Author: Christy Raedeke
Release date: May 1, 2010
Pages: 352 (Paperback)
Most appropriate for ages: 12+
Where I got it: From publisher for review
When her safe-cracker mom and code-breaker dad inherit a Scottish castle on the Isle of Huracan, sixteen-year-old Caity Mac Fireland is the only one in the family who's not happy about it. Ripped from her cushy life in San Francisco, taken away from her best friend Justine whom she's known since preschool, and relocated to the dreary island fortress, Caity's secret fantasy of being discovered by a Hollywood agent, talent scout, or even just a pageant coach seems more unlikely than ever. But when Caity stumbles across a hidden room in the castle, its walls covered in strange symbols, her life takes a bizarre turn. She finds herself center stage in an international conspiracy involving warring secret societies (complete with their own scouts, double agents, and assassins), the suppressed revelations of the Mayan Calendar and the year 2012, plus the fate of humanity. With the help of her friend Justine back home, and Alex, the mysterious and gorgeous boy next door, Caity must rely on her own courage and creativity as she races to decipher the code and reveal its message to the world before time runs out.
Prophecy of Days took some wading through, but it was a worthwhile read.
I really, really loved the concept of Prophecy of Days. I love making up conspiracy theories and things like that so Prophecy of Days was one of those books that looked like it was made for me. Unfortunately, I was never fulled grabbed by the story until nearly the very end. I think this is because it was a set up for the rest of the books in the series, but I ended up taking a long while to read it.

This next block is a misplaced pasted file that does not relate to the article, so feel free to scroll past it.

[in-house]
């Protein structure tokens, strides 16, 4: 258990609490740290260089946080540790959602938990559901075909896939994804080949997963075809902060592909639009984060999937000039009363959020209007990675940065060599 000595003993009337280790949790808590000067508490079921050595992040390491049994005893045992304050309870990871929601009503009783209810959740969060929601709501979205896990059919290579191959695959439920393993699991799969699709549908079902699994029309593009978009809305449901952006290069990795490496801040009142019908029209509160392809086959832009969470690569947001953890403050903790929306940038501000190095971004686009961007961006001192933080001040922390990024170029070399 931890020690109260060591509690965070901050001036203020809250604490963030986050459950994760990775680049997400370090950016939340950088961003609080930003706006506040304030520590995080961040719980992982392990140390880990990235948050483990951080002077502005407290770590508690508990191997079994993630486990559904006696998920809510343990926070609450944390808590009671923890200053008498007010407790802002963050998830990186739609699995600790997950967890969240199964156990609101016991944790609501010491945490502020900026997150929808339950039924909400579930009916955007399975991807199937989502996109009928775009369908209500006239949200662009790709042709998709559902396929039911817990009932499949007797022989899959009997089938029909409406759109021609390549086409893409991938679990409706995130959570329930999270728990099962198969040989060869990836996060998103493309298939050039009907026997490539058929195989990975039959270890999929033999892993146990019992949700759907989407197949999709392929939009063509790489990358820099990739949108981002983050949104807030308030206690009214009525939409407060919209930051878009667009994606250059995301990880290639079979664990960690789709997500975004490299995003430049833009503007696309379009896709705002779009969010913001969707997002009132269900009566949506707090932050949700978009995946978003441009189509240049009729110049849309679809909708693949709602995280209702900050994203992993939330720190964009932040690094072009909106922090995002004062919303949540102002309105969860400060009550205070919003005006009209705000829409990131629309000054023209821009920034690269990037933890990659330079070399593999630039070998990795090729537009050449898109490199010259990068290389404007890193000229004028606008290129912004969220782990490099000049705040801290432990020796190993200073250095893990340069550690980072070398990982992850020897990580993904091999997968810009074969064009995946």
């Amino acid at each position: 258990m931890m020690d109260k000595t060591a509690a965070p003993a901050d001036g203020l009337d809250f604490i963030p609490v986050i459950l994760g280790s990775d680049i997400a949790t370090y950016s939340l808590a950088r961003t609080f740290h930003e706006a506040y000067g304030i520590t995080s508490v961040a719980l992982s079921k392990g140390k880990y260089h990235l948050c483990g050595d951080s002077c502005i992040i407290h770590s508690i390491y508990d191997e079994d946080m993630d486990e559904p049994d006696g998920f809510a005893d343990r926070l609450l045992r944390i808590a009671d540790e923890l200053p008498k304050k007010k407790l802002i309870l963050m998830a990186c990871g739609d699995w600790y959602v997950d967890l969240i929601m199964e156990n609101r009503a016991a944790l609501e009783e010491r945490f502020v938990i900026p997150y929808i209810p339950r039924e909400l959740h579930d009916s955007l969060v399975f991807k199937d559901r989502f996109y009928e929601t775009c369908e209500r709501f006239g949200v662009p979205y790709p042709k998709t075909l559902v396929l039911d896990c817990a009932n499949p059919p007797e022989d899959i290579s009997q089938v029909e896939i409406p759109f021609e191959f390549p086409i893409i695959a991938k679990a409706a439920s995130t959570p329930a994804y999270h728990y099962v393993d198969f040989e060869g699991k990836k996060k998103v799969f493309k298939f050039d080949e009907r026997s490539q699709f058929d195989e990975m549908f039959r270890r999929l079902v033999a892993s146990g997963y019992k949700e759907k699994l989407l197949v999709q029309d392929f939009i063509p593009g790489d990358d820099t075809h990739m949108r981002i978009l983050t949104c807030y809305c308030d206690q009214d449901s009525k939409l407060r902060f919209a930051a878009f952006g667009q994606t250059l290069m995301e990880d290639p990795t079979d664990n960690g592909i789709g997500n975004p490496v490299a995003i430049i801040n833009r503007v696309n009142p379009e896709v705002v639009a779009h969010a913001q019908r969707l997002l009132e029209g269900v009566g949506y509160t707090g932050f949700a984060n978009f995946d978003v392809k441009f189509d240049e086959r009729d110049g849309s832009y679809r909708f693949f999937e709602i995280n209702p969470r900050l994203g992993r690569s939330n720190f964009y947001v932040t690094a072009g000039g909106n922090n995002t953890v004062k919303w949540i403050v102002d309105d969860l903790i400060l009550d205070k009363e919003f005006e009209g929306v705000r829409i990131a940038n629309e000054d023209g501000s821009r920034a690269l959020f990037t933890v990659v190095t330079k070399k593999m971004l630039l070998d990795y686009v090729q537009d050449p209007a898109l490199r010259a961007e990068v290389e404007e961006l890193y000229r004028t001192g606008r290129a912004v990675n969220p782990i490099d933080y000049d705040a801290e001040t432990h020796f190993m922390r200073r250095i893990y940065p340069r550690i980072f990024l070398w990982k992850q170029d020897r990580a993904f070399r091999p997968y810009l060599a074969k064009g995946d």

Caity was a sometimes clueless heroine, but one with a witty and realistic voice that I could relate to. Occasionally it seemed like she was right on the fine line of becoming annoying, but that never happened, thankfully. Lately I just haven't been falling for the drop-dead gorgeous guys in books, but I did fall for Alex a little, and I loved his and Caity's relationship. We never really know what side characters we can and can't trust in Prophecy of Days, so I never really got too attached to them for fear that they'll turn out to be one of the people you're supposed to be rooting against.
Chrisy Raedeke really captured the teen voice well, and although all of this information could easily be written to go over the reader's head, Raedeke always explains it very well. I would've like a little more description, but other than that no complaints about this great storyteller.
That ending! It made me want more now! Overall, a good start to what could potentially be a great series. I'll be reading the next book. If you're looking for a intellectual read, I'd recommend you read Prophecy of Days: The Daykeeper's Grimoire.